Saturday, 6 May 2017

Making Bosko

Mickey Mouse and Walt Disney got plaudits aplenty in the earliest part of the 1930s, but they weren’t the only cartoon studio getting attention in the papers.

Once Bosko began appearing on screens in mid-1930, someone’s publicity machine started getting into gear and a few articles praising the Harman-Ising cartoons began popping up in newspapers. I presume Leon Schlesinger was behind it, as opposed to Hugh and Rudy. Leon was fairly press savvy. If Warner Bros. had been behind the press campaign, the studio would have made sure its name got into the stories, but it’s not mentioned in the following article.

This piece appeared unbylined in the Washington Post of April 5, 1931. It outlines how the cartoons and praises the story construction, though the Bosko Looney Tunes strike me as being fairly plotless and similar to each other. Still, they’re energetic and fun to watch, and that’s the main thing.

I presume Welsh rarebit must have been something cheap and common way-back-when, unless the writer is making a reference to the Winsor McCay comic series. Does anyone even eat it any more? I’ve never seen it on a restaurant menu. And it isn’t like you can go to the drive-thru to satisfy your last-minute McRarebit pangs.

When the collaborators of the “Looney Tunes” animated cartoon foregather to plot plots—movie ones—reason flies out of the window. A topsy-turvy atmosphere is created similar to that which comes from reading “Alice in Wonderland.”
A group of serious men meet to hold a story conference before a new “Looney Tunes” is begun. They toil for a time like any body of sober literary men to construct a logical plot—action, adventures and tunes, in which they can involve Bosco, Honey, the animals and objects which people these Vitaphone song cartoons. Then suddenly—the logical plot once constructed—they take leave of all sanity and become like a group of demented men as they put the “looney” into “Looney Tunes.”
They abstract from the logical plot all logic sense and reality, so that the final result is a nightmare of nonsense. Yet through the Welsh rarebit dream appears the story plot originally devised—a plot originally plausible—which makes the fun of the resulting animation all the more effective. Producer Leon Schlesinger, cartoonists Hugh Harman and Rudolf Ising, the musical director, Frank Marsales, might easily be mistaken for a group of men who had taken leave of their senses as they vie with each other in suggesting ideas that will make the original story plot more ridiculous. Alice and the Duchess and the Queen of Hearts had nothing on them. Nor had the March Hare.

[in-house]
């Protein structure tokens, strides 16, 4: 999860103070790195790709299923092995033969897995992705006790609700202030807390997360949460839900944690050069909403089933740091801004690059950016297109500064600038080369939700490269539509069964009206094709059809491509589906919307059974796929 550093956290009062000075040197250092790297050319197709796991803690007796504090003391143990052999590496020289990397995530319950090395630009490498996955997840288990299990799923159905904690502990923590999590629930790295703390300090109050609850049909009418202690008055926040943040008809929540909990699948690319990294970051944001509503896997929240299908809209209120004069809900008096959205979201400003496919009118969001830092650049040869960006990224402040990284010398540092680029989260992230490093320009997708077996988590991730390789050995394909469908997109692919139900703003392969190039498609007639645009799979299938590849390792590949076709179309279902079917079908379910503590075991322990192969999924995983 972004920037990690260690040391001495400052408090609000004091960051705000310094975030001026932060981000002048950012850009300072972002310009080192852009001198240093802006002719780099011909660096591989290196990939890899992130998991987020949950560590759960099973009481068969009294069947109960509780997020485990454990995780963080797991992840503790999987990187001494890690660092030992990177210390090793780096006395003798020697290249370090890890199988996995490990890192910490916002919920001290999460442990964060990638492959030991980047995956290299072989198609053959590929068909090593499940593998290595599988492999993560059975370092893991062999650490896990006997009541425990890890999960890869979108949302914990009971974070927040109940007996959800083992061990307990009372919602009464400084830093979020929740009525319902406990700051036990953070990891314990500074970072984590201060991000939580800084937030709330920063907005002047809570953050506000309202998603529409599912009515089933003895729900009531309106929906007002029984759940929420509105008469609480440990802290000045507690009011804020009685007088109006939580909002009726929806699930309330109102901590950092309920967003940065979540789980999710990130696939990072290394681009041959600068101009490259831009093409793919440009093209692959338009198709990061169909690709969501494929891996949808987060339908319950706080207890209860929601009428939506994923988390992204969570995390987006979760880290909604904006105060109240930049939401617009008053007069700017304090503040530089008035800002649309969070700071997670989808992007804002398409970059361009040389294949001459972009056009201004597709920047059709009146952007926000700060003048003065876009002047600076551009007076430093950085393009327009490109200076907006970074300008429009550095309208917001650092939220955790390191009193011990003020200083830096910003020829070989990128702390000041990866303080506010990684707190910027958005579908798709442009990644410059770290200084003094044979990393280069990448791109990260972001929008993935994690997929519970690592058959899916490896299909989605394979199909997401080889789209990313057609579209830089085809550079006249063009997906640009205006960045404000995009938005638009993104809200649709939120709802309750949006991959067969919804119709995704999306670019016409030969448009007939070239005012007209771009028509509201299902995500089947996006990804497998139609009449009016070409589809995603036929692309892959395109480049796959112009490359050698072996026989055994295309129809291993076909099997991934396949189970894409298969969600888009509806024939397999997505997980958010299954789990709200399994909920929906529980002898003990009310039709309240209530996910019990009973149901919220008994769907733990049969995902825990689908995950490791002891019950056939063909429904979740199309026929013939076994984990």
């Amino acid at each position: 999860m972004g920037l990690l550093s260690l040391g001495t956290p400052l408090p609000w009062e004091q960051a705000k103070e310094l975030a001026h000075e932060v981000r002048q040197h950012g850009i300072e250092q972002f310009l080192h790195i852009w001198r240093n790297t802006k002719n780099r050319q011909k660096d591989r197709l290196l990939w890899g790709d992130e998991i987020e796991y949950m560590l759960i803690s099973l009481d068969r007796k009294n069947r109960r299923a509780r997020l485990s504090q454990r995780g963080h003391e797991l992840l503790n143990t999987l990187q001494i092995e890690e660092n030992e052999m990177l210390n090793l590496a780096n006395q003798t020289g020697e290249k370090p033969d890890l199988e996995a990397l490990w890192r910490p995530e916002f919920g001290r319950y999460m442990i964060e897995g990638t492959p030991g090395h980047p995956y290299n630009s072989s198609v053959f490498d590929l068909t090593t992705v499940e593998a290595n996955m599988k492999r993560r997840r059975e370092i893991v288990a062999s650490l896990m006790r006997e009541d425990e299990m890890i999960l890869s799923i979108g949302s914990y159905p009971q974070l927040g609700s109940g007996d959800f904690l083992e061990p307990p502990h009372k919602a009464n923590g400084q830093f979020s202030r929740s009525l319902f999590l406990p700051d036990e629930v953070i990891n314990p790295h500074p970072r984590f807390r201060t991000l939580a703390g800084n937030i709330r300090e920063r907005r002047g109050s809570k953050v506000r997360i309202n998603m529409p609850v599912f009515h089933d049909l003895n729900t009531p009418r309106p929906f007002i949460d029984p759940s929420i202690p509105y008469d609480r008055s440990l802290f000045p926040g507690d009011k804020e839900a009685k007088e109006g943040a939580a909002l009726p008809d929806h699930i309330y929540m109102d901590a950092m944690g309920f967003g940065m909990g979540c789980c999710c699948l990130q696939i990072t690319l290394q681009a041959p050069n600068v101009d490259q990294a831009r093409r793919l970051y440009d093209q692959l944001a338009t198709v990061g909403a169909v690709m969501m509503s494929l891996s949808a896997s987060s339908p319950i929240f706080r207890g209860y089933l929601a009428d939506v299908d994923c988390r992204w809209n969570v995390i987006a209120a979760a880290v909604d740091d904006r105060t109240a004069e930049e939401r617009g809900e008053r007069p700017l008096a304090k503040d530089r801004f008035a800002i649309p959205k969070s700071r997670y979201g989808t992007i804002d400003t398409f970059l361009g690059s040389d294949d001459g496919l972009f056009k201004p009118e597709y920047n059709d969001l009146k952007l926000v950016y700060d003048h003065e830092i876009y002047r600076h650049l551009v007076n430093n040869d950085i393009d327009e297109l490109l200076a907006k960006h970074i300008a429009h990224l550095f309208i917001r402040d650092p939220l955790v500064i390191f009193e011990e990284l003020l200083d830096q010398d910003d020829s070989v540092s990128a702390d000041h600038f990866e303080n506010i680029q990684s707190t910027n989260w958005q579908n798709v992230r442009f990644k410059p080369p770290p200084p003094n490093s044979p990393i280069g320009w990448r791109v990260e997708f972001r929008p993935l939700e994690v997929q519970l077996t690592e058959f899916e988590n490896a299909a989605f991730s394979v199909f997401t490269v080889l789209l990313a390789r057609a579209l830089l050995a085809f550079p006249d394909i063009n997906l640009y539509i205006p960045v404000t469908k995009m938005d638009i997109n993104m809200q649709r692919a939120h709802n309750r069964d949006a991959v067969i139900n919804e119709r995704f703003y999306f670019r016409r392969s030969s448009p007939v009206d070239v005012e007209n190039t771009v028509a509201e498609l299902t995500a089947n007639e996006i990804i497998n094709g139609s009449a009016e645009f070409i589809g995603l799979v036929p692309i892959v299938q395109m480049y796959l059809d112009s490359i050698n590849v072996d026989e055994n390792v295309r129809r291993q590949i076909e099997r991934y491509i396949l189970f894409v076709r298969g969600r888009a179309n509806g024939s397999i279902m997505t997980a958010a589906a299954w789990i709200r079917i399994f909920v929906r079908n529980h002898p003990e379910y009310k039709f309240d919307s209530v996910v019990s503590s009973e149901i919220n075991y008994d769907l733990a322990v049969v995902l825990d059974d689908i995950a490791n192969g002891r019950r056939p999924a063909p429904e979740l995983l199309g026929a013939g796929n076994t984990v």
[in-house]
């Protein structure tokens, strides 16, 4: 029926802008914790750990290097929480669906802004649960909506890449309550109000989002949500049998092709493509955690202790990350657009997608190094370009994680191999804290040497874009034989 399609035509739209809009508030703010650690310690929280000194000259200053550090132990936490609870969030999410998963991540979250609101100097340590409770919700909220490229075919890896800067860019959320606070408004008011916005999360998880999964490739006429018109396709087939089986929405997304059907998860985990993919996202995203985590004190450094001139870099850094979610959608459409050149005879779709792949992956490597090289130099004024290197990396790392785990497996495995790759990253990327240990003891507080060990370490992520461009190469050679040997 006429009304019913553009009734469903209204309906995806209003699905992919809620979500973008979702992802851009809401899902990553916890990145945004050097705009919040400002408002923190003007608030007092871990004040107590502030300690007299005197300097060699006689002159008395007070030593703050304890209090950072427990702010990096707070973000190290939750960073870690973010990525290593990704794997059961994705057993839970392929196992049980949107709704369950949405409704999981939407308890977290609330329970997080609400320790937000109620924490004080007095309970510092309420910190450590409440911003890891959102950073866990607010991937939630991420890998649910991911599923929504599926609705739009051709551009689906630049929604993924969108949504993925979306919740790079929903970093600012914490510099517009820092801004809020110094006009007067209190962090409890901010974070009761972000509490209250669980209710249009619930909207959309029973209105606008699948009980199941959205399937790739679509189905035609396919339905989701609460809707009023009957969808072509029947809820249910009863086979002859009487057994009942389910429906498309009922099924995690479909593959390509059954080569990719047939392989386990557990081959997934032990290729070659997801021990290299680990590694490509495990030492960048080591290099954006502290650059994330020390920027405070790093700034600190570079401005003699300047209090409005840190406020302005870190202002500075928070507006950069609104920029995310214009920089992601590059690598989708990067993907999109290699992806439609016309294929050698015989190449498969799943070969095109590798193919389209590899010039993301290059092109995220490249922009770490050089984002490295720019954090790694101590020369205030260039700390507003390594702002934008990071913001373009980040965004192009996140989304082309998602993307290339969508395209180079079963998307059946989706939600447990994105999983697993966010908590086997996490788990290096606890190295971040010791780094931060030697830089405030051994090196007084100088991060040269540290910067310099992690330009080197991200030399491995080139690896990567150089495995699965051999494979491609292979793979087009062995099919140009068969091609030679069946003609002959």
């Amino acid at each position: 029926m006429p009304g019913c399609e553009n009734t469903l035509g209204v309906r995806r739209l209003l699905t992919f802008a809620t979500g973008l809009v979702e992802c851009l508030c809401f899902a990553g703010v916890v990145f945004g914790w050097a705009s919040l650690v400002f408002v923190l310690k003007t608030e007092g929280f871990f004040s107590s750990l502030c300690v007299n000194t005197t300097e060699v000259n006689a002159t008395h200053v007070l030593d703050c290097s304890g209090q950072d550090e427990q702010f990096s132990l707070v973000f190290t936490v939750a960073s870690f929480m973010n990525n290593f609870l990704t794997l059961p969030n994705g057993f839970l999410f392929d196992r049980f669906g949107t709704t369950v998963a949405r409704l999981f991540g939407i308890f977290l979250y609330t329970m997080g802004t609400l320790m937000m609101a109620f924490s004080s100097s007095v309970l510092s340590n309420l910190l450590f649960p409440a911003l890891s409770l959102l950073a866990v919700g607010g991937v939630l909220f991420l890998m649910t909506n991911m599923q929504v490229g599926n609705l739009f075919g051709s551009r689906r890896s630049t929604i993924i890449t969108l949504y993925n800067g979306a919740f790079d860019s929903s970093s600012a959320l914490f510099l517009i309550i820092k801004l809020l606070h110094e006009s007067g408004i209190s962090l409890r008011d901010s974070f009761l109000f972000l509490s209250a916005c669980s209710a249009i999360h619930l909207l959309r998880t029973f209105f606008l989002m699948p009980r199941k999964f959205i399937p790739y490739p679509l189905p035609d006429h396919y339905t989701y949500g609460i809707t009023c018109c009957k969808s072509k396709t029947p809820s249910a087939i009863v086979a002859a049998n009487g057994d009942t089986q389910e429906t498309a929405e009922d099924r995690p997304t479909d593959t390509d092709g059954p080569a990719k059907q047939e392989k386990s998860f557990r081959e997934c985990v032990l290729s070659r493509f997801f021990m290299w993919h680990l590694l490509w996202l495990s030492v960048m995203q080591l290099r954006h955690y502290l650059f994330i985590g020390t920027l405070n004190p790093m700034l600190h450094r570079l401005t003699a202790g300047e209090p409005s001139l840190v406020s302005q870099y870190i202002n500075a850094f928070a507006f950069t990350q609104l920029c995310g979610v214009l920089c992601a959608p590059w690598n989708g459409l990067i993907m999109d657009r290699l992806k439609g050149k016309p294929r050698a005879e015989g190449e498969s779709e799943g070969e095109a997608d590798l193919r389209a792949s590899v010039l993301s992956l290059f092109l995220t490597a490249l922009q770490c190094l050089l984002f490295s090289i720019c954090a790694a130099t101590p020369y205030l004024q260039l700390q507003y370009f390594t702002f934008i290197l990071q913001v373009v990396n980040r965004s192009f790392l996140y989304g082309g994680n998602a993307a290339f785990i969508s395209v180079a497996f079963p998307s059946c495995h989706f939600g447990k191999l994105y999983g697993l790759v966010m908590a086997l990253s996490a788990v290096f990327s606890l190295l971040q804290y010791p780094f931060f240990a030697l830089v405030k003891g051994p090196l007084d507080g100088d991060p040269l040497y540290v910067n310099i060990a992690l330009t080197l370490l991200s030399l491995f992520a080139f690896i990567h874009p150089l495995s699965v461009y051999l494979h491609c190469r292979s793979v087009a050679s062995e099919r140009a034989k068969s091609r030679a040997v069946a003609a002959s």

At last, when no more nonsense can be injected into the once plausible plot, the continuity and the original drawings of the various characters and objects are turned over to the animators and the photographers who work from four to six weeks on a one-reel animated cartoon.
Ten thousand tiny pictures are drawn or traced and photographed for less than 1,000 feet of finished film. Twelve artists do the work of animating the figures and inking in the outlines. Then these are turned over to the photographers who photograph each of the 10,000 drawings with an overhead camera which “shoots” one frame at a time.
Time and expense are saved when a part of the body—the head, say—moves and the rest doesn’t, by using the same drawing of the body and different positions of the head. This is done by laying the celluloid showing the body on the background and placing the celluloid showing the head on top of the two, keeping the relative proportions, of course. The camera then “shoots” through the celluloid, picking up the complete image, background and all.

1 comment:

  1. As aide-memoire, folks, Welsh rarebit is essentially melted cheese over toast.